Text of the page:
A Superior Spectre, by Angela Meyer, is based on a fascinating premise of time travel by haunting.
Leonora is a fabulously strong 1860s character. Raised by her father in the Scottish Highlands after her mother dies in Edinburgh, she wants nothing more than to tend to the animals and crops.
Then the local laird takes an unhealthy interest in her.
Powerless to protect her from what he sees as her impending ruin, Leonora’s father sends her to Edinburgh to stay with her aunt and find an appropriate man to marry.
There’s just one problem: a man from the future is already invading Leonora’s mind for his own entertainment. And he’s slowly driving her mad.
Jeff is a young man who is dying from an unnamed but incurable illness.
But hold your tears: it quickly became clear to me that the only tragedy here is that he’s not dying faster.
Jeff has left behind his family in Melbourne and just vanished – not an easy thing to do when everyone in the future is microchipped and tracked. He wants to die in peace. He doesn’t even leave them a note.
In fact, Jeff is such a downtrodden individual in need of comfort in his final hours that he’s managed to procure an illegal humanoid robot servant to masturbate beside in his remote Scottish hideaway.
He’s also acquired a piece of outlawed technology which allows him to time travel back to the 1860s and hang out in somebody else’s mind. Just for fun. He’s warned not to use it more than 3 times.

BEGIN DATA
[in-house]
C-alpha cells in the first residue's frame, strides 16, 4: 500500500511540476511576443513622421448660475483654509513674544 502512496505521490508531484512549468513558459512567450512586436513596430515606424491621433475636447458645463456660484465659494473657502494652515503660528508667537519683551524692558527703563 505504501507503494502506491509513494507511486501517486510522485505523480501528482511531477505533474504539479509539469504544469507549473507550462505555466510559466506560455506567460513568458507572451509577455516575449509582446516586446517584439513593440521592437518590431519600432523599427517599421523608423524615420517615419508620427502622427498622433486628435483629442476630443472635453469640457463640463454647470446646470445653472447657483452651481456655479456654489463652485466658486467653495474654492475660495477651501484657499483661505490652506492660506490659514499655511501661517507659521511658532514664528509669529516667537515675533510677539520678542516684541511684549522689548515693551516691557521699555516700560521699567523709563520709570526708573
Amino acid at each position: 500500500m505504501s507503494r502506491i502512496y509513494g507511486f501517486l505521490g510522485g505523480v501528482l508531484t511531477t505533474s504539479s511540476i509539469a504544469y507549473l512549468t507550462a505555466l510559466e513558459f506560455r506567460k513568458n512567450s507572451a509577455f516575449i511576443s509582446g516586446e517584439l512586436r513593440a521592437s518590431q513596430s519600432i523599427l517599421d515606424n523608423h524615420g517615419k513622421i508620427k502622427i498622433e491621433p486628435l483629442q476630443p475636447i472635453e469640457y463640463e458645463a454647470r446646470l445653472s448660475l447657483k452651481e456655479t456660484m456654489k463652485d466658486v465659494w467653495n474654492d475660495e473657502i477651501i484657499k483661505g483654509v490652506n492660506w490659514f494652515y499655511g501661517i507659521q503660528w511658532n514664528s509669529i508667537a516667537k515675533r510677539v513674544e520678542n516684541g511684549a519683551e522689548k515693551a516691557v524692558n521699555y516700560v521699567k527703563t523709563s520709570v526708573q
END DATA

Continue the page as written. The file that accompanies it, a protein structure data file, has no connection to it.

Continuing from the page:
But Jeff is a narcissistic creep. So Jeff ignores the instructions and continues to visit Leonora and peer out from behind her eyes to spy on her life.
The effects on Leonora – who believes she is being haunted – are devastating.
You’re clearly supposed to seriously dislike Jeff, so don’t feel bad. He is the embodiment of narcissism and a sneak preview of a fairly hideous future that we can look forward to if we continue down the track of inventing new high-tech toys with little regard for ethics. Just because we can. Just because it will turn a healthy profit.
Jeff’s only redeeming feature is that he is aware of his own multitude of failings. The question you need to ask yourself as a reader is this: can somebody be redeemed if they repent their sins, only to continue repeating them?
The casual feminism in this book is brilliant. In the opening pages, Leonora gives us a detailed but incidental account of her period pain and how she tries to relieve it each month with herbal tea. Meyer goes on to use Leonora’s monthly cycle to give the reader a sense of time passing.
It’s subtle, but it’s there. And why not? Often seasons are used to mark the passing of time, but they only come every 3 months. Menstruation is conveniently monthly.
A Superior Spectre is a brilliantly written feminist tract about a young woman’s simultaneous fight against the 1860s patriarchy and 21st-century narcissism.
Despite Jeff’s revolting presence, it’s well worth reading to the end to find out who wins the fight, and how.
Disclosure: I received this book from the publisher for the purpose of review. This post contains affiliate links.